What makes the difference between a successful practice and one that just gets by? And how can your practice be the former and not the latter? The most successful practices all adhere to basic business strategies and your practice should too.
1. Commit to patient service
As a leader in your practice, your words and actions must consistently show your commitment to providing quality patient service. You cannot do it through a mission statement or slogan that is indistinguishable from the mission statements of the majority of other practices across the country. You have to discuss your commitment to patient service at staff meetings, in conversations with your practice administrator or manager and in the context of decision making.
2. Evaluate the online patient experience
A website is healthcare’s new front door. It’s the first thing patients often see, and if it’s not optimized for user experience, it may also be the last time a person considers your hospital or healthcare practices.
Put yourself in a patient’s shoes. If someone were to land on any page of your site, would they know your practice’s location, or your medical practices‘ multiple locations, and primary services in about 5-10 seconds? Would they be able to contact the right person quickly? Does the imagery and wording represent your healthcare clinic’s, or practice’s, average patient?
3. Commit to clear governance and timely decision making
Poorly managed practices cannot make timely decisions, cannot solve problems in real time and cannot take advantage of opportunities quickly. Successful practices are organized in ways that enable physician leaders and practice managers to act when needed.
Small practices are generally governed by the owners, with decisions made by everyone on the governing board. This works fairly well if the owners share a common set of values and business goals, and if they are willing to meet often and late into the night! However, the group will still need to designate one physician to work with the practice manager on day-to-day operations. Some practices rotate the “managing partner” responsibilities. Others designate specific areas to specific physicians. Large practices may have a more formal management structure.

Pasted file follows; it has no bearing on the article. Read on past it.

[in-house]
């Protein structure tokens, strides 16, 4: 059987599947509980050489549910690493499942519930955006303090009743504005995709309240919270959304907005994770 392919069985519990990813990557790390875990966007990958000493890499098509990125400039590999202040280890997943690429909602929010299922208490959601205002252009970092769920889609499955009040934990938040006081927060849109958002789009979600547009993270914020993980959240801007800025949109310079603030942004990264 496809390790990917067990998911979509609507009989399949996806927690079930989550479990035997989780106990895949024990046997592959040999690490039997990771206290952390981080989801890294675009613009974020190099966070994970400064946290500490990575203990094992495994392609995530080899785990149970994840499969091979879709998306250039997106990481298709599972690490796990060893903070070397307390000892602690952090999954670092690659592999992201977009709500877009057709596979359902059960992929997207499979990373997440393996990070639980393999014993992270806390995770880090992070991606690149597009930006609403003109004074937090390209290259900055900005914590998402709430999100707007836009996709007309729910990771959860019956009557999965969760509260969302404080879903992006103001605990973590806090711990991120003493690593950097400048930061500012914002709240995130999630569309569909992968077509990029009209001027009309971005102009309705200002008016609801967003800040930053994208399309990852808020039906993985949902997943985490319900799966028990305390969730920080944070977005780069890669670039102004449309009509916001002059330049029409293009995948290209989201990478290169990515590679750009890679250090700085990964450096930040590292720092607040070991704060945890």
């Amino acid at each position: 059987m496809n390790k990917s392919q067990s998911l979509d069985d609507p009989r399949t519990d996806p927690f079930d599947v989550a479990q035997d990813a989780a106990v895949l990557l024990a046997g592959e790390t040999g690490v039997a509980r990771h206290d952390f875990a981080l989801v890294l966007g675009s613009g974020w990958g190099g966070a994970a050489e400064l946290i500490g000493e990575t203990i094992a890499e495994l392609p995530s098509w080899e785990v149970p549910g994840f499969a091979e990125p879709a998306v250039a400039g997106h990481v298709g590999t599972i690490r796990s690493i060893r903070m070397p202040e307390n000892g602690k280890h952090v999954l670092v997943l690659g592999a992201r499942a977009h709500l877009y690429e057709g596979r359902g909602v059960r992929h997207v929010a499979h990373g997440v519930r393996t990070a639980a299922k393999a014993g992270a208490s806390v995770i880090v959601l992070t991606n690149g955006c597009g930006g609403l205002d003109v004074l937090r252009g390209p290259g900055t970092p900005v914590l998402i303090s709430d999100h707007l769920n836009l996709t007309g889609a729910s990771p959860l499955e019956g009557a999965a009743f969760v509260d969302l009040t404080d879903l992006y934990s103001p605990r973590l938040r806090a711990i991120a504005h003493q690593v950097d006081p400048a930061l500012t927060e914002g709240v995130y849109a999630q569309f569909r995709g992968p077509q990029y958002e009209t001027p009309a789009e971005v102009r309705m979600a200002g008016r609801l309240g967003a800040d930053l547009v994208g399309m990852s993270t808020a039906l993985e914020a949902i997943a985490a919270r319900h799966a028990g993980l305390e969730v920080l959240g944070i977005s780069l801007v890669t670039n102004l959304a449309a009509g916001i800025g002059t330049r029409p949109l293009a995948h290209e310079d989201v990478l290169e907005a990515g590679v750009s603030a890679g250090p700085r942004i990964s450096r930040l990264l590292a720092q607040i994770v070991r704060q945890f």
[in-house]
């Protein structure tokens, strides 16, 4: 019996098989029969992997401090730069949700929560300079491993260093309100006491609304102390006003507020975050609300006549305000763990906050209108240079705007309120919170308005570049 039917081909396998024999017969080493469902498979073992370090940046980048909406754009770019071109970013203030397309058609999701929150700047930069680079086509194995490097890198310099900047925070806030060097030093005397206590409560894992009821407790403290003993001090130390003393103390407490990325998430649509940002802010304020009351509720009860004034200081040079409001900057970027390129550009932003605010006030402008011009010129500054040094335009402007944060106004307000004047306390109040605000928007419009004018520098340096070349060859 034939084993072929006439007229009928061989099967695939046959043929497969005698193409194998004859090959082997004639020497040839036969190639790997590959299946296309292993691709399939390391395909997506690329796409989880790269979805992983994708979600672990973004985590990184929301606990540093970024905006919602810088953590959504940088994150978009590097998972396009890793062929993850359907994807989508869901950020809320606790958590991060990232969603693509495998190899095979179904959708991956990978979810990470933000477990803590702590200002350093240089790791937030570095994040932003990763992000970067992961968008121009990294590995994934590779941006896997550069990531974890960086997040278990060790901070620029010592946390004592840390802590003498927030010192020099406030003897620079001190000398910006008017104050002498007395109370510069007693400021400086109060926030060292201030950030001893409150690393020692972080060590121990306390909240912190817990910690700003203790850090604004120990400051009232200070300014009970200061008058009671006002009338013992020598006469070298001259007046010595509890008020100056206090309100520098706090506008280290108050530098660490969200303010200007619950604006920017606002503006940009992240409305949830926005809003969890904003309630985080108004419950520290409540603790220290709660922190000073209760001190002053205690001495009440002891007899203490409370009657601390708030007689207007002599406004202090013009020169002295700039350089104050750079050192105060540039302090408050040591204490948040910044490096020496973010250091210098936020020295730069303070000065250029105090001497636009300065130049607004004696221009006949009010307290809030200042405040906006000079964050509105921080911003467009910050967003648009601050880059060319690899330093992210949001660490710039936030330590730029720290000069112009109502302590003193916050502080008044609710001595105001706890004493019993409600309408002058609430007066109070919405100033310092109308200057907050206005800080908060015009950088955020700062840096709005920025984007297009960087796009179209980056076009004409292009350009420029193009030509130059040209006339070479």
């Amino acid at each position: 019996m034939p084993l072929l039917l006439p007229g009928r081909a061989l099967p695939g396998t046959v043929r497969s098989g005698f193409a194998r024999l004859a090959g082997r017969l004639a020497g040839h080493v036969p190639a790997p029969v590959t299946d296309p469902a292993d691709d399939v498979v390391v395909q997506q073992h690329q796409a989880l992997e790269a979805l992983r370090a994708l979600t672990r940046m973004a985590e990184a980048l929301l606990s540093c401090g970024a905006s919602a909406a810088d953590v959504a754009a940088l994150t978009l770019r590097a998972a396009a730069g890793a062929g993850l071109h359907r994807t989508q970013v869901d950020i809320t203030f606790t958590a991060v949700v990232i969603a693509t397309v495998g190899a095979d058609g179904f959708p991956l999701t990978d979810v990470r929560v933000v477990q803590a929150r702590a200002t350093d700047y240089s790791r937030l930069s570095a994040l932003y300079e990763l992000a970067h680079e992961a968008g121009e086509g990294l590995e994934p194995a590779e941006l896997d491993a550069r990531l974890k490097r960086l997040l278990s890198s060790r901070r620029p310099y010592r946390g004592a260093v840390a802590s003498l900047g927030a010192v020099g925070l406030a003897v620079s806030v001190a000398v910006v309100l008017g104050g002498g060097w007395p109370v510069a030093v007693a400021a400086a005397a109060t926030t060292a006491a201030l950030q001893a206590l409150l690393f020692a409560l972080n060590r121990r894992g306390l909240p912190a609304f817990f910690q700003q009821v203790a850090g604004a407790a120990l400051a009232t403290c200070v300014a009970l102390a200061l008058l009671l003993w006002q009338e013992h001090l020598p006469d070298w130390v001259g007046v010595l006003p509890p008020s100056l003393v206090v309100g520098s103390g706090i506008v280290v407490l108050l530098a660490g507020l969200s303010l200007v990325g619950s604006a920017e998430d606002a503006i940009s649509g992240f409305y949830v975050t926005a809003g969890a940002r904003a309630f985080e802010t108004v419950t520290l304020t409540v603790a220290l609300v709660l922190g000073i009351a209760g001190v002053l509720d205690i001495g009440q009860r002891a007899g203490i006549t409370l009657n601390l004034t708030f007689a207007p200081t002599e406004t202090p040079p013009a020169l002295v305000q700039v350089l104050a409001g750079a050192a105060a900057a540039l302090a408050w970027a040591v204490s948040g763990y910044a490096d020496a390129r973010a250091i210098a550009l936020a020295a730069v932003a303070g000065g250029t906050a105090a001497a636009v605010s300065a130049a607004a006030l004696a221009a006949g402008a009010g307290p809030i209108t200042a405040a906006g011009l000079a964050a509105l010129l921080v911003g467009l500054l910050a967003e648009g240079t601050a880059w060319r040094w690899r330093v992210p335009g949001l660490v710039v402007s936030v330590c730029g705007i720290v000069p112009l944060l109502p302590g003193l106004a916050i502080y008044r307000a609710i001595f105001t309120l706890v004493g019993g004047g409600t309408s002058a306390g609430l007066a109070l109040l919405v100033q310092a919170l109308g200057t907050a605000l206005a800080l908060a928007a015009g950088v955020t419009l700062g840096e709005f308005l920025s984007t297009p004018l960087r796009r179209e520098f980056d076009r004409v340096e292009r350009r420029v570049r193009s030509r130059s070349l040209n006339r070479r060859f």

To thrive, a practice also needs to devote sufficient time to management. Physicians must regularly meet with one another to make decisions and review practice data. Take time to discuss your practice’s goals in these meetings. Once your staff knows what your goals are, they will be likely to help meet them. This is also an opportunity to discuss and solve problems.
4. Improve your systems
Some days, the practice of medicine seems complex. That is why it’s important to have clearly defined, efficient and effective processes. Develop practice-wide policies and procedures that standardize the way you do things.
Successful practices not only pay attention to how things get done but actively work to improve. Some practices form small work groups to investigate a problem or work process and suggest a more streamlined, efficient workflow. Here are some aspects of your practice that might be in need of improvement
Select the newest or most open-minded staff member to follow a chart or lab report through the office. Map its path on a flow sheet. Is there an easier way? Are the processes outdated and cobbled together?
Billing and collections procedures. Improving your gross collection rate by just a few percent will give the practice some extra cash at the end of the year.
Take a look at how you handle claims denials. Many practices are writing off insurance balances that could be appealed and collected with just a little more diligence.
Prescription renewals. Having clear, consistent policies and procedures in place can speed the prescription renewal process and save your practice money.
Successful practices invest time and money to grow and improve. This includes sending staff for training, making building or office improvements, purchasing new equipment and keeping current with information technology. A practice that is afraid to take financial risks rarely thrives. Many businesses develop a capital expenditure plan that spans anywhere from six months to five years, medical practices should do the same.
Patients judge a practice, in part, by its appearance. Worn carpet, dingy curtains, stained furniture, outdated magazines or an overcrowded waiting room send a message to your patients that you’re not well organized and certainly not successful. Monitor your office’s appearance and then budget a reasonable amount each year to keep it looking like a place where your patients will be comfortable spending time.
We all know how important it is for medical practices to control expenses, but being stingy when making capital equipment purchases is a mistake. It is important that your staff have the appropriate tools to do their jobs, and this means that when it comes time for capital improvements, your cost/ benefit analysis should include more than your immediate dollar outlay.
To grow your medical practice, you need to invest in a variety of different areas, including patient care, community involvement, marketing, and hiring. Keep in mind, though, that growth isn’t always linear. If certain strategies don’t work, keep experimenting.
Learn more at: towerps.com Contact Tower today for more information regarding business strategy support for your practice.